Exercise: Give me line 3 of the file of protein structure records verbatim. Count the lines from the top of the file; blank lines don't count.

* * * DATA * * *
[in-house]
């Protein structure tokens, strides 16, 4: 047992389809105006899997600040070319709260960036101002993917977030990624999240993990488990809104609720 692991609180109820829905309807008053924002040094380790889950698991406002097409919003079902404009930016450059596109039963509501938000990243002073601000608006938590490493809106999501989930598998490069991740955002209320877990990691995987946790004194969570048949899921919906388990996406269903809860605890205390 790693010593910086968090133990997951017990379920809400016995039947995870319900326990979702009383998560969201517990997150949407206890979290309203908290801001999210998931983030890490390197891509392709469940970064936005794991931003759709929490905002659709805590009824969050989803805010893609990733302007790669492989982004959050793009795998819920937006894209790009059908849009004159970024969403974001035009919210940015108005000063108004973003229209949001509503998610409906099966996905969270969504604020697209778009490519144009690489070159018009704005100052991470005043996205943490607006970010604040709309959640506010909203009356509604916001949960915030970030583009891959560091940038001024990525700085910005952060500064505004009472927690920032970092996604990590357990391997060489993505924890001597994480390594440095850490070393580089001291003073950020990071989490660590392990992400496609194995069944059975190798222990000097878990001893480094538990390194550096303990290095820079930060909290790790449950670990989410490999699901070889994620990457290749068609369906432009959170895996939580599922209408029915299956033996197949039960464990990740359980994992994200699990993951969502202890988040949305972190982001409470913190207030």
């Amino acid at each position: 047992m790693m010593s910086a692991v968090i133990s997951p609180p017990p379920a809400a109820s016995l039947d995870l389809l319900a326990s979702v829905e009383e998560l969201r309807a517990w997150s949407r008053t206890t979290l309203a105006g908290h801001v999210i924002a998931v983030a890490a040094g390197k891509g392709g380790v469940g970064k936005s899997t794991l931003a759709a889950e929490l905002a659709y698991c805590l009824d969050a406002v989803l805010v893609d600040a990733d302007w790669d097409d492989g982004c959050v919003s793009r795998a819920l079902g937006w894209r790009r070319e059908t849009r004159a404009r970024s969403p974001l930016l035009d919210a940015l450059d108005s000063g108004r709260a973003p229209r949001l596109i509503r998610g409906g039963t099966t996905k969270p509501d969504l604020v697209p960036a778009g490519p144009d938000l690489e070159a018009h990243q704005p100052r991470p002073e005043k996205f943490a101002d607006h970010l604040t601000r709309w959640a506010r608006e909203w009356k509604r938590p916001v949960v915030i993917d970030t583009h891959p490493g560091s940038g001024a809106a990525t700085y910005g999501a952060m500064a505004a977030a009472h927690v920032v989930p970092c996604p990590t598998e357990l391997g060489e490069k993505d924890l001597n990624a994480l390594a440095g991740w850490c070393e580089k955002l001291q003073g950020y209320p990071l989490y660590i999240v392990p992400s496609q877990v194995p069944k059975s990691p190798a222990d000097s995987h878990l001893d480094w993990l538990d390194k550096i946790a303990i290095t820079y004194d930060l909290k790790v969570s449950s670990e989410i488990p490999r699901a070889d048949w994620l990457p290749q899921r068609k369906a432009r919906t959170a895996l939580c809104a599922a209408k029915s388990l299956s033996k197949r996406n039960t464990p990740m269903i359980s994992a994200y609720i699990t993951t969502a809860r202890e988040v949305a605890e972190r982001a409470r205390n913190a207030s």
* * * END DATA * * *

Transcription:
């Amino acid at each position: 047992m790693m010593s910086a692991v968090i133990s997951p609180p017990p379920a809400a109820s016995l039947d995870l389809l319900a326990s979702v829905e009383e998560l969201r309807a517990w997150s949407r008053t206890t979290l309203a105006g908290h801001v999210i924002a998931v983030a890490a040094g390197k891509g392709g380790v469940g970064k936005s899997t794991l931003a759709a889950e929490l905002a659709y698991c805590l009824d969050a406002v989803l805010v893609d600040a990733d302007w790669d097409d492989g982004c959050v919003s793009r795998a819920l079902g937006w894209r790009r070319e059908t849009r004159a404009r970024s969403p974001l930016l035009d919210a940015l450059d108005s000063g108004r709260a973003p229209r949001l596109i509503r998610g409906g039963t099966t996905k969270p509501d969504l604020v697209p960036a778009g490519p144009d938000l690489e070159a018009h990243q704005p100052r991470p002073e005043k996205f943490a101002d607006h970010l604040t601000r709309w959640a506010r608006e909203w009356k509604r938590p916001v949960v915030i993917d970030t583009h891959p490493g560091s940038g001024a809106a990525t700085y910005g999501a952060m500064a505004a977030a009472h927690v920032v989930p970092c996604p990590t598998e357990l391997g060489e490069k993505d924890l001597n990624a994480l390594a440095g991740w850490c070393e580089k955002l001291q003073g950020y209320p990071l989490y660590i999240v392990p992400s496609q877990v194995p069944k059975s990691p190798a222990d000097s995987h878990l001893d480094w993990l538990d390194k550096i946790a303990i290095t820079y004194d930060l909290k790790v969570s449950s670990e989410i488990p490999r699901a070889d048949w994620l990457p290749q899921r068609k369906a432009r919906t959170a895996l939580c809104a599922a209408k029915s388990l299956s033996k197949r996406n039960t464990p990740m269903i359980s994992a994200y609720i699990t993951t969502a809860r202890e988040v949305a605890e972190r982001a409470r205390n913190a207030s």